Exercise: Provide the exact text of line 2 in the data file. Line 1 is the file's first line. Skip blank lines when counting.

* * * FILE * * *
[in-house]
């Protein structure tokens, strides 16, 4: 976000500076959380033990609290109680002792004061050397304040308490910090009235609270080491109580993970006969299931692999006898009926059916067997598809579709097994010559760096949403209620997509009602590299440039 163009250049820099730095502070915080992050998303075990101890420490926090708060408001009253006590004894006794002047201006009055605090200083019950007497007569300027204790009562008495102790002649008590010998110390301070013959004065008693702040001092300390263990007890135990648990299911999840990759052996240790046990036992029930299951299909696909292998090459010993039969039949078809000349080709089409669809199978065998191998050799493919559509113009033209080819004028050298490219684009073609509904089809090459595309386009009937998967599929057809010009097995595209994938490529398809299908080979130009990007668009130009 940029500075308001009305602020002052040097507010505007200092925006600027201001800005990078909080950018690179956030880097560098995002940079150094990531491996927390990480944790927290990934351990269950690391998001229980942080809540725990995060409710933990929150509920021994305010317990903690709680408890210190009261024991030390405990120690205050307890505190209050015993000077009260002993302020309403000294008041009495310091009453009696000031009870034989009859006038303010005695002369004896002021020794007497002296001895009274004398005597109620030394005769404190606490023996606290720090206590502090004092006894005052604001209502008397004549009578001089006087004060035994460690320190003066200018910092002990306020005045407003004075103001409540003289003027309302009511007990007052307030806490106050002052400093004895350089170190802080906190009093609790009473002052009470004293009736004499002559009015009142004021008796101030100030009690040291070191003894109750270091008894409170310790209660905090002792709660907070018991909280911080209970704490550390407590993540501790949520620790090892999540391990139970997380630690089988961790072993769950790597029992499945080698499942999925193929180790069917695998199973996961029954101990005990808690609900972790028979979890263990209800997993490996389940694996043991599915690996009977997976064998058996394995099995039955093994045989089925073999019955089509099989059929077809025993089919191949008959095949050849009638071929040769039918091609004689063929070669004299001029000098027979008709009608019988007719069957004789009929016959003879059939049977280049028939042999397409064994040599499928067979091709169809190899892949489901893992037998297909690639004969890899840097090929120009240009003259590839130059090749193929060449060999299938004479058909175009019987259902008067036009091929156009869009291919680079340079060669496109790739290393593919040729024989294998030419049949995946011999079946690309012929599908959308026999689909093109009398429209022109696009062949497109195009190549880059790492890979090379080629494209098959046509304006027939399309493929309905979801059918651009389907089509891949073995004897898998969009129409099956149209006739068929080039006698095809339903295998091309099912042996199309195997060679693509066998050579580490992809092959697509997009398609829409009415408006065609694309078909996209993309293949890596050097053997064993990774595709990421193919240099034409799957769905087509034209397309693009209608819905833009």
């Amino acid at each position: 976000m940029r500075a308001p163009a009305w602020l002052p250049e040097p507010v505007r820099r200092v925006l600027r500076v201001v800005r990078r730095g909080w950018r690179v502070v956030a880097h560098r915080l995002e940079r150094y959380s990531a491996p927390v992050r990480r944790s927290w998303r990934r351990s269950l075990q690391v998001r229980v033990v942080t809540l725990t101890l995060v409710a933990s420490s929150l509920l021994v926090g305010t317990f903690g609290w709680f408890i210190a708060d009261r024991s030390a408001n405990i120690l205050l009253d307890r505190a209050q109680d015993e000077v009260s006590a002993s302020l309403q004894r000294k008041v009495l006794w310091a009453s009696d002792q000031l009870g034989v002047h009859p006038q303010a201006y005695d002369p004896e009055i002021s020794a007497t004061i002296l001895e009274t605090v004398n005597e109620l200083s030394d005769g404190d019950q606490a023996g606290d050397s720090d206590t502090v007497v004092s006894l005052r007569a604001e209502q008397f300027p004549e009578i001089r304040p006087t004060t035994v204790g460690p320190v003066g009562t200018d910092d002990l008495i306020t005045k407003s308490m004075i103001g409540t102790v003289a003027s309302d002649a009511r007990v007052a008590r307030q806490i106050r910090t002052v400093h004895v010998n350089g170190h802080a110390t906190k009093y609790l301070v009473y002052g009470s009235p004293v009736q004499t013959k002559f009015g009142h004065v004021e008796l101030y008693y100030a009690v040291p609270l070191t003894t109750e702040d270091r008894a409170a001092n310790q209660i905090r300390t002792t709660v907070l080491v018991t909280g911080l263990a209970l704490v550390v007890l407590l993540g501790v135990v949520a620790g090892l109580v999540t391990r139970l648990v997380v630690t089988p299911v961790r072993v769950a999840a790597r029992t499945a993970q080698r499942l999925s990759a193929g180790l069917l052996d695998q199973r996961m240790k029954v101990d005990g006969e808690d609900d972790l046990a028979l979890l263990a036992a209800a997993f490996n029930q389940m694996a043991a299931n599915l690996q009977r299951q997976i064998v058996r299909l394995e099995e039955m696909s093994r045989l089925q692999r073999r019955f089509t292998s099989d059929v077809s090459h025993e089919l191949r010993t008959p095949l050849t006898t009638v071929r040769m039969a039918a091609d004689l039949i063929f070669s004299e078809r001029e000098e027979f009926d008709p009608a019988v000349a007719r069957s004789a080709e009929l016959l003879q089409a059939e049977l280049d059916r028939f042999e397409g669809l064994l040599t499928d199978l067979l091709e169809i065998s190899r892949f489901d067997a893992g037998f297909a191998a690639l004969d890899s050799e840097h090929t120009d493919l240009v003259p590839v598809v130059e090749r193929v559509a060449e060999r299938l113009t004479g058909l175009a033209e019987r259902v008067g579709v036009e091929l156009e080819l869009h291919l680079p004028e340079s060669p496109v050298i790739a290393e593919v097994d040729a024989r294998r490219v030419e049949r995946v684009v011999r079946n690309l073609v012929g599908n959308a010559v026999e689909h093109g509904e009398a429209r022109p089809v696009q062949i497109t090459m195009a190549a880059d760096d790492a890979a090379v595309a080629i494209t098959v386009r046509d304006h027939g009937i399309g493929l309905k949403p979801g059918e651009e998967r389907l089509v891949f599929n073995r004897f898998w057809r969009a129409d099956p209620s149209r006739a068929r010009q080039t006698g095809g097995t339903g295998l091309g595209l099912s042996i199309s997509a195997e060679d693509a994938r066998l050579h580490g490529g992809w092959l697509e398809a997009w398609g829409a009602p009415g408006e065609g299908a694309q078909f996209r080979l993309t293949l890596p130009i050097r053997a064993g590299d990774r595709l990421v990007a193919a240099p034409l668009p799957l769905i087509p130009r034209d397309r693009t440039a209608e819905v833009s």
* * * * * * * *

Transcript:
């Protein structure tokens, strides 16, 4: 976000500076959380033990609290109680002792004061050397304040308490910090009235609270080491109580993970006969299931692999006898009926059916067997598809579709097994010559760096949403209620997509009602590299440039 163009250049820099730095502070915080992050998303075990101890420490926090708060408001009253006590004894006794002047201006009055605090200083019950007497007569300027204790009562008495102790002649008590010998110390301070013959004065008693702040001092300390263990007890135990648990299911999840990759052996240790046990036992029930299951299909696909292998090459010993039969039949078809000349080709089409669809199978065998191998050799493919559509113009033209080819004028050298490219684009073609509904089809090459595309386009009937998967599929057809010009097995595209994938490529398809299908080979130009990007668009130009 940029500075308001009305602020002052040097507010505007200092925006600027201001800005990078909080950018690179956030880097560098995002940079150094990531491996927390990480944790927290990934351990269950690391998001229980942080809540725990995060409710933990929150509920021994305010317990903690709680408890210190009261024991030390405990120690205050307890505190209050015993000077009260002993302020309403000294008041009495310091009453009696000031009870034989009859006038303010005695002369004896002021020794007497002296001895009274004398005597109620030394005769404190606490023996606290720090206590502090004092006894005052604001209502008397004549009578001089006087004060035994460690320190003066200018910092002990306020005045407003004075103001409540003289003027309302009511007990007052307030806490106050002052400093004895350089170190802080906190009093609790009473002052009470004293009736004499002559009015009142004021008796101030100030009690040291070191003894109750270091008894409170310790209660905090002792709660907070018991909280911080209970704490550390407590993540501790949520620790090892999540391990139970997380630690089988961790072993769950790597029992499945080698499942999925193929180790069917695998199973996961029954101990005990808690609900972790028979979890263990209800997993490996389940694996043991599915690996009977997976064998058996394995099995039955093994045989089925073999019955089509099989059929077809025993089919191949008959095949050849009638071929040769039918091609004689063929070669004299001029000098027979008709009608019988007719069957004789009929016959003879059939049977280049028939042999397409064994040599499928067979091709169809190899892949489901893992037998297909690639004969890899840097090929120009240009003259590839130059090749193929060449060999299938004479058909175009019987259902008067036009091929156009869009291919680079340079060669496109790739290393593919040729024989294998030419049949995946011999079946690309012929599908959308026999689909093109009398429209022109696009062949497109195009190549880059790492890979090379080629494209098959046509304006027939399309493929309905979801059918651009389907089509891949073995004897898998969009129409099956149209006739068929080039006698095809339903295998091309099912042996199309195997060679693509066998050579580490992809092959697509997009398609829409009415408006065609694309078909996209993309293949890596050097053997064993990774595709990421193919240099034409799957769905087509034209397309693009209608819905833009």